Developing a next-gen air superiority capability
Fifth-generation fighter aircraft represent the pinnacle of modern fighter technology. Incorporating all-aspect stealth even when armed, low-probability-of-intercept radar, high-performance air frames, advanced avionics and highly integrated computer systems, these aircraft provide unrivalled air dominance, situational awareness, networking, interdiction and strike capabilities for commanders.
Both Russia and China have pursued the development of their own fifth-generation aircraft with the Su-57, and J-20 and FC-31, respectively, being brought to market to challenge the US and allied F-22 Raptor and F-35 Joint Strike Fighter. It is the rapid development of China's own fifth-generation capabilities, combined with continuing tensions on the Korean peninsula, which initially encouraged Japan to pursue the export of the Raptor despite an export ban implemented by the US Congress.
In response, Japan initiated the X-2 Shinshin program to develop a locally designed and manufactured fifth-generation, air superiority fighter to serve as the F-3 replacement, which would draw on the expertise of US aerospace giants Lockheed Martin and Northrop Grumman, competing for the lucrative deal to provide Japan with a counter to the increasingly capable Chinese developed fifth-generation fighter and bomber aircraft fleets.
While the costs involved and the rapid evolution of technology is leaving fifth-generation platforms obsolete – Japan has pivoted its efforts to maintain a 147 strong fleet of the F-35 Joint Strike Fighter with research and development programs recently refocused on developing a Japanese equivalent to the US sixth-generation Penetrating Counter Air and Next Generation Air Dominance air frames to operate in conjunction with the JSF.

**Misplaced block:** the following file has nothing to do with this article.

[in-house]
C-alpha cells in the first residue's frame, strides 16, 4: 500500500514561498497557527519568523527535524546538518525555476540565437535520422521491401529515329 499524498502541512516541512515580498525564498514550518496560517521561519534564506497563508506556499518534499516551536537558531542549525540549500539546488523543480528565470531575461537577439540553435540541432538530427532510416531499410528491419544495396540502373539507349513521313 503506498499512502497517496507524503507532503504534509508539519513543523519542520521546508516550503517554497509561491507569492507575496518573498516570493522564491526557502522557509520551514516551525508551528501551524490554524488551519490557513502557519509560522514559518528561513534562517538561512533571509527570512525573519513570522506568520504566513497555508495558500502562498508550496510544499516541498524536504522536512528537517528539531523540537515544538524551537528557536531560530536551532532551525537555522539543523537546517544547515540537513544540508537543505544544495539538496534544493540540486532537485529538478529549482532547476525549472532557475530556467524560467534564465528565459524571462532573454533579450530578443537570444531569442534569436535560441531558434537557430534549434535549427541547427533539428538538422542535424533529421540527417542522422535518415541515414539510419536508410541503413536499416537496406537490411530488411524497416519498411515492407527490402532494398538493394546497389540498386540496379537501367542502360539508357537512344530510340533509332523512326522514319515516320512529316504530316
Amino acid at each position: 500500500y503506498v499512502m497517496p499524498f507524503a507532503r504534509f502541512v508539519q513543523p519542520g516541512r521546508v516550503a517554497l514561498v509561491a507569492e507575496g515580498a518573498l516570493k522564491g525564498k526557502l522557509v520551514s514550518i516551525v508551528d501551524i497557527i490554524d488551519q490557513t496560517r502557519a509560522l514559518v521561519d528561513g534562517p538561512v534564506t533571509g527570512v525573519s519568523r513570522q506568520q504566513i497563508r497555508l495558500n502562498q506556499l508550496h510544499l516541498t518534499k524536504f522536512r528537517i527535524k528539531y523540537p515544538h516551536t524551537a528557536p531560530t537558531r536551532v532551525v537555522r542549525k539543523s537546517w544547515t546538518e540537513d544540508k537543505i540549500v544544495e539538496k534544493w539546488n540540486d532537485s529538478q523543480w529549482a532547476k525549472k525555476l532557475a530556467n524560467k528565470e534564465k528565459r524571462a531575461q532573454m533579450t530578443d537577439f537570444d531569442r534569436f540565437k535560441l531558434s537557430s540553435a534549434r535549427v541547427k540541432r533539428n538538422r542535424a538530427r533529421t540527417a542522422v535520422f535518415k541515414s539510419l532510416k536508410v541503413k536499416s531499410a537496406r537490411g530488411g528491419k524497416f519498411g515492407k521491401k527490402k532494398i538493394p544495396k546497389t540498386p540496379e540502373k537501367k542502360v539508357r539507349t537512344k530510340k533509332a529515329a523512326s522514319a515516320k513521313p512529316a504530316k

These air power capabilities will also be supported by a range of advanced intelligence, surveillance and reconnaissance (ISR) drones – namely the Northrop Grumman RQ-4B Global Hawk (a variant of Australia's MQ-4C Triton ISR drones) – and specialised, Japanese airborne early warning, command and control squadrons centred on Japan's fleet of E-2D Hawkeye aircraft, which support the introduction of broader multi-domain power projection capabilities.
These networks will evolve to serve a similar distributed lethality network to Australia's 'joint force' capabilities, which combines an advanced suite of sensors including the E-7A Wedgetail, P-8A Poseidon and MQ-4C Triton aircraft with 'shooters' in the F-35A, EA-18G Growlers, Navy's Hobart and Hunter Class vessels, and Army's systems of advanced ground-based long-range fire systems, air support, armour and artillery systems
Developing complementary force structures
The Australia-Japan relationship is the nation's closest and most mature in Asia and is underpinned by the strategic, economic, political and legal interests of both countries. The countries work closely in strategic alliance with the US, and lead in critical regional partnerships with countries such as India and the Republic of Korea.
Australia and Japan regularly participate in joint defence exercises and frequently consult on regional security issues, such as the nuclear tests and ballistic missile launches undertaken by North Korea.
The Joint Declaration on Security Cooperation (JDSC) signed in 2007 provides a foundation for wide-ranging co-operation on security issues for both countries, including law enforcement, border security, counter terrorism, disarmament and counter-proliferation of weapons of mass destruction.
The JDSC also established the regular 2+2 talks between the respective foreign and defence ministers.
Like Australia, Japan is dependent upon unrestricted access to critical sea lines-of-communication (SLOC), which require robust naval and air power capabilities – these developments and the strategic reorientation provides avenues for the two nations to develop similar, complementary force structures to ensure unhindered access to Indo-Pacific Asia's SLOC.